Meet 4 young leaders changing Northwest environmentalism

This year’s NW Energy Coalition honorees are part of a new enviro band that blends conservation, climate activism and sustainable communities.
Can this year's NW Energy Coalition honorees save the planet?

Can this year's NW Energy Coalition honorees save the planet? Credit: NW Energy Coalition

Call them the advance guard in our evolving clean energy revolution. One plays Captain Kilowatt on his home turf in Idaho. Another heads Washington's largest community energy efficiency program. A third skirted a career in nuclear energy to become an energy efficiency advisor at Washington's largest utility. The fourth uses affordable, clean energy to tackle joblessness and environmental and social justice issues.

Meet Ben Otto with the Idaho Conservation League, Tara Anderson with Sustainable Works, Gus Takala with Puget Sound Energy and Jessica Finn Coven of Climate Solutions. These NW Energy Coalition’s “4 Under Forty” award winners were honored recently at a Bullitt Center ceremony.

The NW Energy Coalition has been promoting clean energy policy with regional utilities, regulators and policymakers for 30-plus years. The "4 Under Forty" awards are meant to inspire others to take up the clean, affordable energy mantle. This year’s honorees represent a new environmental movement, one that incorporates conservation, climate and utility activism, and sustainable jobs for sustainable communities. For these young leaders, the clean energy future is now.

Tara Anderson, Director, Sustainable Works

For Tara Anderson, energy efficiency is the blue plate special with renewables — wind, solar, geothermal — as the tangy low-carb desert. Efficiency is the fastest route to a clean energy future. “It's the most affordable energy force we have,” she says. Seal a drafty home — 34 percent of all energy leaks through unweatherized floors, walls and ceilings — and you've saved an awful lot of power. Seal those leaks with locally trained workers and you've created jobs, and sustainable communities.

When federal recovery act funds flowed to Sustainable Works (SW) in the retrofit ramp up of 2009, the organization trained hundreds of locals for quality, living wage jobs. When federal funds dried up, state and foundation money followed, allowing SW-trained workers to carry on and retrofit more than 3,000 homes. “There's a lot of chatter about the need to deliver cost effective energy efficiency,” says Anderson. “But how we define ‘cost effective’ is very important. If it comes at the expense of labor to deliver those services, then we won't be able to maintain the quality people needed to do the high volume of work required to make a real dent in the marketplace.”

Anderson calls herself a steward of the triple bottom line: “By which I mean environmental equity and economics as it applies to quality jobs.” Addressing daunting problems such as climate change and inequality, says Anderson, takes concerted effort. “You can't fix one without addressing the others.” (SW also helps homeowners and renters secure low cost loans and utility rebates. Its Save Energy Today program offers a $1400 retrofit for just $150.)

Jessica Finn Coven, State Director, Climate Solutions

Climate Solutions, a research and advocacy organization, has been at the forefront of Northwest climate change policy. As its director for the past six years, so has Jessica Finn Coven. According to her bio — she doesn't toot her own horn very loudly — Finn Coven has been on the leading edge of nearly every clean and affordable energy cause in Washington State: from helping workers craft an agreement to shut down Centralia’s TransAlta coal plant to collaborating with the Washington BlueGreen Alliance in support of lower carbon fuels and smarter climate policy.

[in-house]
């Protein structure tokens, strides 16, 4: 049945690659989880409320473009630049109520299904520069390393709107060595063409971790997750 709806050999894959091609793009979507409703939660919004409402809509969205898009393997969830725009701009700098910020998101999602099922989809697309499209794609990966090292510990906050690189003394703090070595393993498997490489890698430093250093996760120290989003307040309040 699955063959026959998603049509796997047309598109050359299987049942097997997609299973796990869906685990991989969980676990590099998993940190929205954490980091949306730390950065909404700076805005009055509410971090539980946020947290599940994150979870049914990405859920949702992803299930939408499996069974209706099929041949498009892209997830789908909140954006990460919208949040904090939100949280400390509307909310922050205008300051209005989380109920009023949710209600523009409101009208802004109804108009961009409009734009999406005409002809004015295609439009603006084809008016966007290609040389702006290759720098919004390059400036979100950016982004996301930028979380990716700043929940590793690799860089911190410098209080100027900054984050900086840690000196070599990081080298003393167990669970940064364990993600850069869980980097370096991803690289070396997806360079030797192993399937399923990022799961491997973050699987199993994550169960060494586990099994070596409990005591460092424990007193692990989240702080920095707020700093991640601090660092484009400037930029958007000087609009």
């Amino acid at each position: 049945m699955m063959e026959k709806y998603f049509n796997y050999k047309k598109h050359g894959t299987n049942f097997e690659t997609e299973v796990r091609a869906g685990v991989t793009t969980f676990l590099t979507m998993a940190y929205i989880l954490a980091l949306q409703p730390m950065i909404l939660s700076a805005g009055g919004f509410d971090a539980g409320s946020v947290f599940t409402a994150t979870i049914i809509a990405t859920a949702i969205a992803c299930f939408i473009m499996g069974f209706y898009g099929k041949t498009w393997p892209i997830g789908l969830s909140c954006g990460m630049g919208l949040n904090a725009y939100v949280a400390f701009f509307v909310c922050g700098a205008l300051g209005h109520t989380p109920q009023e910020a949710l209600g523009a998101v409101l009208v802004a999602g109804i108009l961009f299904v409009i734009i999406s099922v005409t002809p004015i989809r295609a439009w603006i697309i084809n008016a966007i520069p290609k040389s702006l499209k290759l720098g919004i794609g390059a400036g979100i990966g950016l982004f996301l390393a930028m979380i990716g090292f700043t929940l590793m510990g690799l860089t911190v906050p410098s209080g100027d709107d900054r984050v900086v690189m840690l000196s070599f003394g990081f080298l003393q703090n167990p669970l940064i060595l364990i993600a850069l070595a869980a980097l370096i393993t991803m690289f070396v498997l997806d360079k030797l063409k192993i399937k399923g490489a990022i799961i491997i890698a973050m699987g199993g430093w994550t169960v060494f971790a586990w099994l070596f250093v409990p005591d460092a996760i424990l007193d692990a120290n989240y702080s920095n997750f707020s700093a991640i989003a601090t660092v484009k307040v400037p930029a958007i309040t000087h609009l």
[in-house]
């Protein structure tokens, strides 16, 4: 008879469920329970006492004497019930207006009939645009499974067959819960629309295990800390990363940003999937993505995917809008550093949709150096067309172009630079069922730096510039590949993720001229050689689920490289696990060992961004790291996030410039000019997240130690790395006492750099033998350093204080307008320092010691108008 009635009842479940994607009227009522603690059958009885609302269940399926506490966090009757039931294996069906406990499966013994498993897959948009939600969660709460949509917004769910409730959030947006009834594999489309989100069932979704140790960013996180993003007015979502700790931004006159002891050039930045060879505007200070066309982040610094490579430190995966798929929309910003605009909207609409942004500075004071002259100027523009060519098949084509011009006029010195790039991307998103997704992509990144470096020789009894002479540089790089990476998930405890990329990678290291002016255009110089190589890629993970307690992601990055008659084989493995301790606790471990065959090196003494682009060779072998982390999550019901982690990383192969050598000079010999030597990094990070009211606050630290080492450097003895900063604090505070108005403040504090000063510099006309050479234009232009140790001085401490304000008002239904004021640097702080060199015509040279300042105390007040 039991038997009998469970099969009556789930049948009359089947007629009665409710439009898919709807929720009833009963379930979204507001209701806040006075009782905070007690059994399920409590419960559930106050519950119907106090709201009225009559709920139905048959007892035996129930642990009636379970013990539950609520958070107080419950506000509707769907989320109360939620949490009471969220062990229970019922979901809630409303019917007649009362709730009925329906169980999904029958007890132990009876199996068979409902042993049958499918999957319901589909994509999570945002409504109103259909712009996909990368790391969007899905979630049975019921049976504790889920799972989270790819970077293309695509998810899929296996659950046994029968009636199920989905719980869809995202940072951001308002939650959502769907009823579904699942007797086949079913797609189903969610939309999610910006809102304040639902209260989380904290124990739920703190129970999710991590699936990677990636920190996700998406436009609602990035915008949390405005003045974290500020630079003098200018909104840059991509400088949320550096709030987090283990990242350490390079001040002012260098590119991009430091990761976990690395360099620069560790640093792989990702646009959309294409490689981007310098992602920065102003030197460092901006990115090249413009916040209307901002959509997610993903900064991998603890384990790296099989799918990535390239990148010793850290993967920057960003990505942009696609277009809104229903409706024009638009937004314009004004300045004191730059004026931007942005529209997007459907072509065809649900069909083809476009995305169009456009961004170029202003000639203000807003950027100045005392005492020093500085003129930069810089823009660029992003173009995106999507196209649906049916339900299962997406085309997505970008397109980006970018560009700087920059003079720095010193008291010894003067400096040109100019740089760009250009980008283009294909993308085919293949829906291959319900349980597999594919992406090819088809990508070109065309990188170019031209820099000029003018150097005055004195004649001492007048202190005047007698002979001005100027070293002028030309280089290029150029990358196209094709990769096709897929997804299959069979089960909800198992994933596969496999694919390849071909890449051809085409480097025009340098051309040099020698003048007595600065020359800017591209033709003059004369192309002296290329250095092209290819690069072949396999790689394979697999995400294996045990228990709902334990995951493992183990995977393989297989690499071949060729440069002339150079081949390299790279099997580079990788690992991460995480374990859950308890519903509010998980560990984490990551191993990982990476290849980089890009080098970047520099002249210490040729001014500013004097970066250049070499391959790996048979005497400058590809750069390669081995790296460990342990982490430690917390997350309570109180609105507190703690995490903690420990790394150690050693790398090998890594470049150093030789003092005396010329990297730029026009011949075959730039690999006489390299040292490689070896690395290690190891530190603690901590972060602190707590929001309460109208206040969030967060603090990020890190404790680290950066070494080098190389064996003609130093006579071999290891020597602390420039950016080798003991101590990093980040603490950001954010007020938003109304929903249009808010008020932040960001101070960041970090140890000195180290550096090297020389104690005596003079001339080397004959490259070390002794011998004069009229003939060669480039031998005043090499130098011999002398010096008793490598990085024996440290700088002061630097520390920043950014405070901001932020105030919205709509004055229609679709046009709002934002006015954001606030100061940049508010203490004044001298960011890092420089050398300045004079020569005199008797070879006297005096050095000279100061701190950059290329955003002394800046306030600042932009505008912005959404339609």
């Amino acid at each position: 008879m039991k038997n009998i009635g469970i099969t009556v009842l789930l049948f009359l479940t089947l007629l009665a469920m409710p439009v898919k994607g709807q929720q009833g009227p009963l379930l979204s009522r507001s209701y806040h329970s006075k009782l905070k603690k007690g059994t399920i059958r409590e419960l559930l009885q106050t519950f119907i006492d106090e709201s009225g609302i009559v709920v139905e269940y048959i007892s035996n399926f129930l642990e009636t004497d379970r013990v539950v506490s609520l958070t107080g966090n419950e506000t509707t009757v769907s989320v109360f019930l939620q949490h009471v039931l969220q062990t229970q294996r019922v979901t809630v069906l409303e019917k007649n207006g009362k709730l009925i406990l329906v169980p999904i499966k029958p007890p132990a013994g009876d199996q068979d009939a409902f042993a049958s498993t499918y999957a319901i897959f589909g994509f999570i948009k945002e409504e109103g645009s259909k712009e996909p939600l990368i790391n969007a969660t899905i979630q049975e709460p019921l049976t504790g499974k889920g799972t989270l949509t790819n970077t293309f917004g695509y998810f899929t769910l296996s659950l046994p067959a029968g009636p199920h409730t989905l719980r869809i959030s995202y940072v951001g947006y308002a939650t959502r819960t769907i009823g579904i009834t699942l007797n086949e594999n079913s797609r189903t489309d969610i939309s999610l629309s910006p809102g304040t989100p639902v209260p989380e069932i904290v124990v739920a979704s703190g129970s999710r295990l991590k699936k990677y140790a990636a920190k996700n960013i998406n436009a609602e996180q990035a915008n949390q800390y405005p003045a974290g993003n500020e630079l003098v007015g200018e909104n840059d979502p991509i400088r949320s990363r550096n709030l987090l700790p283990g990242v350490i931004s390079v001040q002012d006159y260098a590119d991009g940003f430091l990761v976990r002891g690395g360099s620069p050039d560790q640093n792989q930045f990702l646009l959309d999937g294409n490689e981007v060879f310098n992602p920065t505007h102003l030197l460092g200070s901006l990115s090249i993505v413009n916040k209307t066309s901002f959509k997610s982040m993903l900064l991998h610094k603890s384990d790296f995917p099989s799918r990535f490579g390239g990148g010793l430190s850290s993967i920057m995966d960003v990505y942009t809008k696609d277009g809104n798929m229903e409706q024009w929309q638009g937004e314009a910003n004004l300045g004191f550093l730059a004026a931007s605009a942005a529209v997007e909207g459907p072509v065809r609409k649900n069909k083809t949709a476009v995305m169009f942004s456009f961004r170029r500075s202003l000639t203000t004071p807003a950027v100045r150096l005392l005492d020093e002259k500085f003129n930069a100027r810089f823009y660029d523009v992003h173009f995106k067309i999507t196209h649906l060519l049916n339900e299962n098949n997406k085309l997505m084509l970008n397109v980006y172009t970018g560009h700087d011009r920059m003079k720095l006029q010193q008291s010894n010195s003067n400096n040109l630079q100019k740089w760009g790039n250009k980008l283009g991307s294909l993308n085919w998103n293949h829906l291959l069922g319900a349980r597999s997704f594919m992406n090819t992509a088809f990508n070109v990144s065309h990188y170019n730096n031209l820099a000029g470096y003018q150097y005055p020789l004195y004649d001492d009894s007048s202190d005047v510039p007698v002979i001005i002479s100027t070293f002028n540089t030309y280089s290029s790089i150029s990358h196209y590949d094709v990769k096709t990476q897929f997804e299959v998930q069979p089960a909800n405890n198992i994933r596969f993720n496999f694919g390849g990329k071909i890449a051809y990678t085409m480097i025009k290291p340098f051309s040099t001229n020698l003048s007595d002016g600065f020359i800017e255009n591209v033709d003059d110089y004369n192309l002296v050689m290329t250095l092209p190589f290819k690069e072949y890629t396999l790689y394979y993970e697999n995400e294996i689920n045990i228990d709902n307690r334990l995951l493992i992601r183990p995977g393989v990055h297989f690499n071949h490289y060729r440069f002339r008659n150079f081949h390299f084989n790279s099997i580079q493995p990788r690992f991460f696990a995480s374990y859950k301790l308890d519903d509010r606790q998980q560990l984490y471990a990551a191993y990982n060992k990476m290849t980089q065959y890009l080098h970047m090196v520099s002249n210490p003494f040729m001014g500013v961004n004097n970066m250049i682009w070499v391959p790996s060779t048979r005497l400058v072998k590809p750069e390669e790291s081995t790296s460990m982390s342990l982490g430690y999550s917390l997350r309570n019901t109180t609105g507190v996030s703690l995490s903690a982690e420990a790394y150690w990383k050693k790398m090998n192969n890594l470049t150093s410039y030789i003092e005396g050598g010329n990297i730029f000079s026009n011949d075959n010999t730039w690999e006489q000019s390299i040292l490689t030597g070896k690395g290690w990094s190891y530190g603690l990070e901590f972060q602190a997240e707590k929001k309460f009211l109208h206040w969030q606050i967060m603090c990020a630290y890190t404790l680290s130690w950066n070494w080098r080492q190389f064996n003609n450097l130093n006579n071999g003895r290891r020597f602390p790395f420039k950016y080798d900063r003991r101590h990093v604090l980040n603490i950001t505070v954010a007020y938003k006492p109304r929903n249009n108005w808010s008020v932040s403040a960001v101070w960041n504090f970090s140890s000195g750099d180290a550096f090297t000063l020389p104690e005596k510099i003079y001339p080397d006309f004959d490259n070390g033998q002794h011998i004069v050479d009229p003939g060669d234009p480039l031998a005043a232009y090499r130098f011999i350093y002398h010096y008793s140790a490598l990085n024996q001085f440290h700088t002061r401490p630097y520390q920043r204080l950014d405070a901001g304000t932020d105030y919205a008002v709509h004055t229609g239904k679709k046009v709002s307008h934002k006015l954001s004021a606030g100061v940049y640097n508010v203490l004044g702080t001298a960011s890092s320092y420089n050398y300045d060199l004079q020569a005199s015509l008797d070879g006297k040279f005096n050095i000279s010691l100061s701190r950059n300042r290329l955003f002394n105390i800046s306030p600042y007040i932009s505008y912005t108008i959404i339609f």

She acknowledges few legislative gains this year but finds cause for optimism in Governor Jay Inslee's insistence that "climate change is a top priority." His executive order of April set up a Carbon Emission Reduction Task Force to study various climate change-related actions, such as requiring the state Department of Commerce to deploy new renewables and improve the energy performance of public and private buildings

She also finds room for hope in British Columbia's carbon tax, the most significant such tax in the Western hemisphere. Since its passage, gasoline use in British Columbia has plummeted. If Olympia legislators with a grasp of climate change take notice, it's the way to go. Finally, California successfully defended its clean fuel economy standards against a fossil fuel industry attack; the Washington state senate hosted California leaders to learn more about their tactics.


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Comments:

Posted Wed, Jul 9, 7:33 a.m. Inappropriate

Please check if any of these 4 young people understand what the word "sustainable" means. Not temporary sustainability; not more efficient but justifies business sustainability--real honest sustainability!

Posted Wed, Jul 9, 8:04 a.m. Inappropriate

"Please check if any of these 4 young people understand what the word "sustainable" means"

Probably means crying wolf as much as possible to keep funding coming.

Simon

Posted Wed, Jul 9, 9:56 a.m. Inappropriate

"The question is not whether these four under-40 enviro stars are making a difference. The question is whether their efforts to hasten the clean energy revolution can happen in time to save the planet."

Is this journalism or the teaser for a kid's cartoon?

BlueLight

Posted Thu, Jul 17, 1:05 p.m. Inappropriate

What clever quips!

http://science.nasa.gov/science-news/science-at-nasa/2009/06oct_maya/

word

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